The Supreme Court’s Biggest Abortion Case in Decades: A Breakdown
Now that I am a woman of legal voting age, I have begun to pay more attention to the news and current events involving women’s health and rights. Today I was overjoyed to hear about the Supreme Court’s decision to overturn a law that severely limits access to abortions for women in Texas—a case that can be complicated to approach without any prior knowledge.
In a close 5-3 ruling on June 27, 2016, the Supreme Court threw out a Texas abortion access law called HB2 in a case known as Whole Woman’s Health vs. Hellerstedt. Abortion activists are celebrating this ruling because it prevents the creation of laws that would result in three-fourths of abortion clinics in Texas to be shut down. It also means that similar laws that restrict abortions in other states may also be thrown out.
To understand this case, it is important to remember the Supreme Court’s biggest decision on abortion in 1973, Roe vs. Wade. The Supreme Court held that the Constitution protects a woman’s right to have an abortion. In 1992, in Planned Parenthood vs. Casey, the Supreme Court also decided that it is unconstitutional for states to place an “undue burden” on women seeking an abortion.
Bringing our attention back to 2013, politicians in Texas introduced a series of very strict abortion regulations known as HB2. Despite a large outcry against these restrictions, they were implemented, causing abortion clinics across the state to be forced to close. It eventually made its way to the Supreme Court, whose decision was centered on two parts of HB2:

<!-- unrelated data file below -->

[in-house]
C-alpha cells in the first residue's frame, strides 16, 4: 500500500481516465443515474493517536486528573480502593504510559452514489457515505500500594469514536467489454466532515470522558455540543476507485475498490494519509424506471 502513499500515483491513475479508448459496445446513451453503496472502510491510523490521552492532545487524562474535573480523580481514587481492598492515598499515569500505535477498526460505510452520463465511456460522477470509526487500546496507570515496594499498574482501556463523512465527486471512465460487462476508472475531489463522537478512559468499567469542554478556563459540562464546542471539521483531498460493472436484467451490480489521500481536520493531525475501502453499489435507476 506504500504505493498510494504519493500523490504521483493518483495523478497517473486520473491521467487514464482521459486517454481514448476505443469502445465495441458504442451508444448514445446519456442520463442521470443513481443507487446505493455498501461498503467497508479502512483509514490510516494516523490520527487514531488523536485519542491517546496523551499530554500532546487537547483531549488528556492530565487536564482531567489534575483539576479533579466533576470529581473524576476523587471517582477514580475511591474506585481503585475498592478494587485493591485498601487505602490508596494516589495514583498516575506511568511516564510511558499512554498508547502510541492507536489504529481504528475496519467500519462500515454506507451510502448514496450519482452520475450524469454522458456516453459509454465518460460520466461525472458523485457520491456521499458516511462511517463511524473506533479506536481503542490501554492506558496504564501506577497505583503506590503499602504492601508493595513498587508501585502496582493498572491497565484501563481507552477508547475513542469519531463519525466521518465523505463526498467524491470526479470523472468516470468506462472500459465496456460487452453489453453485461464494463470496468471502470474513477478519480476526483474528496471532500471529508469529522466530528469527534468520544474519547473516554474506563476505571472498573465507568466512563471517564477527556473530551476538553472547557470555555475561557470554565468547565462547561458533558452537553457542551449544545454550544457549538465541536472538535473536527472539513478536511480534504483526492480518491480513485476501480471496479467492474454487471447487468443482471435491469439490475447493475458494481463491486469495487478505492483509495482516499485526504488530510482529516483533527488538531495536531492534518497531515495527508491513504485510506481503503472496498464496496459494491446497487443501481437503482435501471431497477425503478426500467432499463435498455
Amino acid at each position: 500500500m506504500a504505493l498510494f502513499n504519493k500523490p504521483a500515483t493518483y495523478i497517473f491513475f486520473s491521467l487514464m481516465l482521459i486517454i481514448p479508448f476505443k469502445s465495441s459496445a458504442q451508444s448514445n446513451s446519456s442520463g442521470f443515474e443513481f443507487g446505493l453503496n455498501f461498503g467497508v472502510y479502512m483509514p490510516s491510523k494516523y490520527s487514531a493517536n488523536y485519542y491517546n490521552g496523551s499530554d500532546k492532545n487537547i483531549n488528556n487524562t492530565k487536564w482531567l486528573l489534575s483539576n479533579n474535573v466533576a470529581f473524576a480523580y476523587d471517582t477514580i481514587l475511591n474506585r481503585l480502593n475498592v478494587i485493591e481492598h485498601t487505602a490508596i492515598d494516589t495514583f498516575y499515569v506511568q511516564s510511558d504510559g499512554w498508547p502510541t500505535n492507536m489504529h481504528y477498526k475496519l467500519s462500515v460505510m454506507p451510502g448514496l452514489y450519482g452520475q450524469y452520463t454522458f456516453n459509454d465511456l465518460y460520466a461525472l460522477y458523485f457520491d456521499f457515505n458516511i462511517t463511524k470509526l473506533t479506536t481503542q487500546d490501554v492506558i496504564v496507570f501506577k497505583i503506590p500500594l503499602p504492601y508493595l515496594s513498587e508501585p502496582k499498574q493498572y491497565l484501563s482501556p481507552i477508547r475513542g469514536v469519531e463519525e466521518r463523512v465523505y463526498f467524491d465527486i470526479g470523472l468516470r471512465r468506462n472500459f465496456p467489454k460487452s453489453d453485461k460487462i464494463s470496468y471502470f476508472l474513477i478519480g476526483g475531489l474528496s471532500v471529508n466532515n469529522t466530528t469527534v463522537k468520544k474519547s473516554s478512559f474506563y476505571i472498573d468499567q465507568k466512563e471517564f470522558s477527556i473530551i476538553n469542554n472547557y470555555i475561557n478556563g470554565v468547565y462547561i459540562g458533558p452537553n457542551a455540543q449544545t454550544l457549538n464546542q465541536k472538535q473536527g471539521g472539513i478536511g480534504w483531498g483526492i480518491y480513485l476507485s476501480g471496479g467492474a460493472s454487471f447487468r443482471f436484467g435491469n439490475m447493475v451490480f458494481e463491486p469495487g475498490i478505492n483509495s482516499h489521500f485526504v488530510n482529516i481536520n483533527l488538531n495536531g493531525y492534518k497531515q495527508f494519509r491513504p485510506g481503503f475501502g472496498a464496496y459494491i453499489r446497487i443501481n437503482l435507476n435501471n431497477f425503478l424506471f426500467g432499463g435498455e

- A mandate that all heath centers that provide abortions follow medically unnecessary building requirements
- A requirement that doctors who provide abortions obtain “hospital admitting privileges” at a nearby hospital
The American Medical Association and the American College of Obstetricians and Gynecologists said that there was no medical justification to these strict regulations, and in fact they could impede a woman’s ability to get access to safe reproductive health care. These two provisions of HB2 would shut down abortion clinics, which would cause women to have to travel far distances or resort to unsafe abortion practices. Therefore, these laws do not improve women’s safety—they do the opposite, hurting women by blocking access to safe medical care.
While you do not have to have an opinion on abortion rights yet, it is important to keep track of policies surrounding you, for they might affect you more directly than you think. Knowing that this Supreme Court case will help millions of women get access to safe health care, I can celebrate a victory for women’s health and rights.